EXPERIENCE: Lockhart was commissioned a 2nd Lieutenant in the USAF in 1981. Upon graduation from pilot training in 1983, he was assigned to the 49th Fighter Interceptor Squadron flying T-33s. In 1986, he transitioned to the F-4 and flew operationally with U.S. Air Forces, Europe (in Germany) from 1987-1990 as an instructor pilot for F-4 and F-16 aircrew in the tactics of surface-to-air missile suppression. In 1991 he reported to Edwards Air Force Base for year long training as a test pilot in high performance military aircraft. Upon graduation, he was assigned to the Test Wing at the Air Force Developmental Test Center at Eglin Air Force Base, Florida, performing weapons testing for the F-16 aircraft. During his 4-1/2 year tour at Eglin, he was selected as the Operations Officer for the 39th Flight Test Squadron. Much of America’s state-of-the-art weaponry was first tested under his guidance at the 39th Flight Test Squadron.

He has logged over 5,000 hours in more than 30 different aircraft and the Space Shuttle.

NASA EXPERIENCE: Selected by NASA in April 1996, Lockhart reported to the Johnson Space Center in August 1996. After completion of initial astronaut training, Lockhart was assigned to the Astronaut Office Spacecraft Systems/Operations Branch where he worked various technical issues including the Space Shuttle Main Engine (SSME) and redesign of the orbiter’s flight display. A veteran of two space flights, STS-111 (June 2002) and STS-113 (November 2002), Lockhart has logged 26 days, 39 minutes, and 82 seconds in space. Lockhart left NASA in January 2005 and returned to the Air Force. Post the Columbia accident, Col Lockhart attended the Royal College of Defence Studies (RCDS), London, England, as an exchange officer in fulfillment of Air War College. The Ministry of Defence’s premier institution for grooming senior leaders in the UK military and civil fields, Col Lockhart completed a year of Studies in International Conflict Resolution at RCDS with 84 other fellow members representing 44 nations from around the world. After graduation, he was assigned to the Air Staff, Headquarters USAF, Pentagon, where he has held the position of Director, Future Capabilities at the Air Forces Directorate of Studies and Analysis, Assessments, and Lessons Learned (HQAF/A9). Paul Lockhart retired from the Air Force in March 2007. From February 2007 through 2008 he served as Special Assistant, Program Management, Explorations Systems Mission Directorate, NASA Headquarters, Washington, D.C. and as Acting Division Director, Constellation Systems Division. Paul Lockhart now currently works in the private sector where he is the Senior Vice President for QinetiQ North America, a subsidiary of QinetiQ Inc., headquartered in London, England.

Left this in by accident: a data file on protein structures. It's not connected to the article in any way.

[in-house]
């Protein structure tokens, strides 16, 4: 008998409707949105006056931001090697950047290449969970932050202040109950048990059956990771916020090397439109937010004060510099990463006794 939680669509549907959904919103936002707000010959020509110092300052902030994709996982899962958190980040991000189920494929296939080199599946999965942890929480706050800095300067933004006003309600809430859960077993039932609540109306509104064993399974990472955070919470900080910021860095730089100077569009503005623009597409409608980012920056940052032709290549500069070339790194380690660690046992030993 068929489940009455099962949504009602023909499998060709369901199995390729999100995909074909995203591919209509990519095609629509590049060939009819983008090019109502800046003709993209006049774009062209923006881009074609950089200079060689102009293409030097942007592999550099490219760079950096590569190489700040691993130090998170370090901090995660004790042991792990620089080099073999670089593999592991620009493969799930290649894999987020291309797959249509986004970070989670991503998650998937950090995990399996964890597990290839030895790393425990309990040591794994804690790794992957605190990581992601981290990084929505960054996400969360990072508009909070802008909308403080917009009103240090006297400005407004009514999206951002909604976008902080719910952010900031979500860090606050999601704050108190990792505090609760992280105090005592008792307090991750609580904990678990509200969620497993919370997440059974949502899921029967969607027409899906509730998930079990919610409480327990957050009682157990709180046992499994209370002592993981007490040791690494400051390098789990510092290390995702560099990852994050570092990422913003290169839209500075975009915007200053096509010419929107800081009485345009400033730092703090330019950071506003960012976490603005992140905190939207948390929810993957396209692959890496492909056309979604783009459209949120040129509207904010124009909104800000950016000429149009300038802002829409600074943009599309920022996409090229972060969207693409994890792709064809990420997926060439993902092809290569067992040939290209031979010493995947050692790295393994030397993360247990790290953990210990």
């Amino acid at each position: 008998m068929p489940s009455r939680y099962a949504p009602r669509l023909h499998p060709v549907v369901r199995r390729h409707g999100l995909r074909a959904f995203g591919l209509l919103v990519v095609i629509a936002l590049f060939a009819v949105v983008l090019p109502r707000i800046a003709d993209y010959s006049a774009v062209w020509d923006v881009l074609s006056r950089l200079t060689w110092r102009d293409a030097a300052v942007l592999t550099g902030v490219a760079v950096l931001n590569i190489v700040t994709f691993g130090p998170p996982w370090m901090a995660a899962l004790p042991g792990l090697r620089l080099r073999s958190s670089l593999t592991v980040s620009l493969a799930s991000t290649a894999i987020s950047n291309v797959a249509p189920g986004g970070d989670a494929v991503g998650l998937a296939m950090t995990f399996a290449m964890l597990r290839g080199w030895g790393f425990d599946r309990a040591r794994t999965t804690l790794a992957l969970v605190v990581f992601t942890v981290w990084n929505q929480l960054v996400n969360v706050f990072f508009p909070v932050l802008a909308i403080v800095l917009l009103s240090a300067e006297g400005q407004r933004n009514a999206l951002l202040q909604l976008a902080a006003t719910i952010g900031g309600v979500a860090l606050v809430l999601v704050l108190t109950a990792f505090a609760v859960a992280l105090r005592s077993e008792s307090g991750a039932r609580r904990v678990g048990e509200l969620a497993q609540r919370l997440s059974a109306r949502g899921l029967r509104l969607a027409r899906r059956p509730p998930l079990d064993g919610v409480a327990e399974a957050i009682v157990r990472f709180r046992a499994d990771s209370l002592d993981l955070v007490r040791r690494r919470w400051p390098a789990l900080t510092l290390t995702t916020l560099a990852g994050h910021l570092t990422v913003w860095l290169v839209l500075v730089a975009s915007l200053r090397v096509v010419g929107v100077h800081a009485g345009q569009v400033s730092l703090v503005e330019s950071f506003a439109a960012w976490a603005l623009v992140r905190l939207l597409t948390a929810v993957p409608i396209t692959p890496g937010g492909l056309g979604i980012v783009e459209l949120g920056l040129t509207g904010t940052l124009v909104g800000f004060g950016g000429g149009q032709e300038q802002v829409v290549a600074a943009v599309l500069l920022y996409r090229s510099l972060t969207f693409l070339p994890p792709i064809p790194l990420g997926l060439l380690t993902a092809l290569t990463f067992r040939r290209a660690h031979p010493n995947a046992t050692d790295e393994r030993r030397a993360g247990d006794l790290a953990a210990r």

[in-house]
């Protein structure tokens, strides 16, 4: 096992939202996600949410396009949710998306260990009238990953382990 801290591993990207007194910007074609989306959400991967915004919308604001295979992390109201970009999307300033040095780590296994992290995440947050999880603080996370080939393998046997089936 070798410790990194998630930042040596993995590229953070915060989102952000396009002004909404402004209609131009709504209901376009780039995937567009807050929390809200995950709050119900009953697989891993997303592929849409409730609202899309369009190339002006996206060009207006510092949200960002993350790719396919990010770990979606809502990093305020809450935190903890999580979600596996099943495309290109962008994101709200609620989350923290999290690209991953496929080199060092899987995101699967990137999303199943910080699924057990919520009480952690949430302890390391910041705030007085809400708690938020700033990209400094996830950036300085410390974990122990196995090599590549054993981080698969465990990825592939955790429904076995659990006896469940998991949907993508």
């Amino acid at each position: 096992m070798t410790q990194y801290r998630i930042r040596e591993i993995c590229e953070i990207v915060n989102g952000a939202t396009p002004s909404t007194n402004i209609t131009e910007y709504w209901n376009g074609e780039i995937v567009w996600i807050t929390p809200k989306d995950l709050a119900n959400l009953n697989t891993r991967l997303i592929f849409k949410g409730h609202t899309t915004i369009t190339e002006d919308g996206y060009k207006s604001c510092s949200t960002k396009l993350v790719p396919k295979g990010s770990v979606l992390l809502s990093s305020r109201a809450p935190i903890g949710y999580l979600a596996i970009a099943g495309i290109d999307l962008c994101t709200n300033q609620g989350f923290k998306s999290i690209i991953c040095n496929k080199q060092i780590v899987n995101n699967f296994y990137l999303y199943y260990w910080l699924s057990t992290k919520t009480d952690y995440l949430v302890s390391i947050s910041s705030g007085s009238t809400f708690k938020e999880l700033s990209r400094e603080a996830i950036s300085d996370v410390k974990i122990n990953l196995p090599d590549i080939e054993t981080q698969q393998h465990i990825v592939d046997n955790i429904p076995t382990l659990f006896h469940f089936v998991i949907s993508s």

SPACE FLIGHT EXPERIENCE: STS-111 Endeavour (June 5-19, 2002). The STS-111 mission delivered a new ISS resident crew and a Canadian-built mobile base for the orbiting outpost’s robotic arm. The crew also performed late-notice repair of the station’s robot arm by replacing one of the arm’s joints. It was the second Space Shuttle mission dedicated to delivering research equipment to the space platform. STS-111 also brought home the Expedition-Four crew from their 6-1/2 month stay aboard the station. Mission duration was 13 days, 20 hours and 35 minutes. Unacceptable weather conditions in Florida necessitated a landing at Edwards Air Force Base, California.

STS-113 Endeavour (November 23-December 7, 2002) was the sixteenth Shuttle mission to visit the International Space Station. Mission accomplishments included the delivery of the Expedition-Six crew, the delivery, installation and activation of the P1 Truss, and the transfer of cargo from Shuttle to the Station. During the mission Lockhart coordinated spacewalk activities. STS-113 brought home the Expedition-Five crew from their 6-month stay aboard the Station. Mission duration 330 hours and 47 minutes.


WO1 Regimental Sergeant Major Michael Logan
The Royal Irish Regiment- Iraq, Afghanistan, Sierra Leone, Kosovo and Northern Ireland Veteran.

A British Army veteran of 24 years’ service Michael has deployed in support of the global war on terror with 4 tours of Iraq and 3 to Afghanistan. Tours of Kosovo, Sierra Leone and 6 years’ service on Counter Terrorist Operation in Northern Ireland where also conducted during his career. It was in Afghanistan in 2008 whilst serving alongside the Afgan National Army (ANA) as part of the Operational Mentoring and Liaison Team Battle Group (OMLT) that Michael was injured in a Suicide Vehicle Bourne Improvised Explosive Device (SVBIED).

Warrant Officer Class 1 (Regimental Sergeant Major, RSM) Logan’s career has spanned over 24 years of military service, within which he has fulfilled a variety of roles. His principle responsibility throughout the majority of his career has been the command, leadership and management of Infantry soldiers. This responsibly has ranged from sections of 8 soldiers up to a Battalion of 500 men and woman. Outside of his core role Michael has specialised in a number of other key areas including, logistics, equipment care and management, administration and Operational planning and training. Michael’s ability was recognised throughout his career by regular promotions in rank. This dynamic journey culminated with his promotion to Regimental Sergeant Major of a regular Army Infantry Battalion. WO1 RSM is the senior rank a soldier can reach and appointment of RSM is only achieved by the most capable soldiers in the British Army.

Having left the military in 2011 Michael has worked very closely with veterans, he plays an active role within 3 main charities, Deptherapy (Using scuba diving to help physically and mentally challenged veterans. Beyond The Battlefield & Out of the Shadows, two Northern Ireland based charities supporting veterans and families who have been affected during the troubles in Northern Ireland.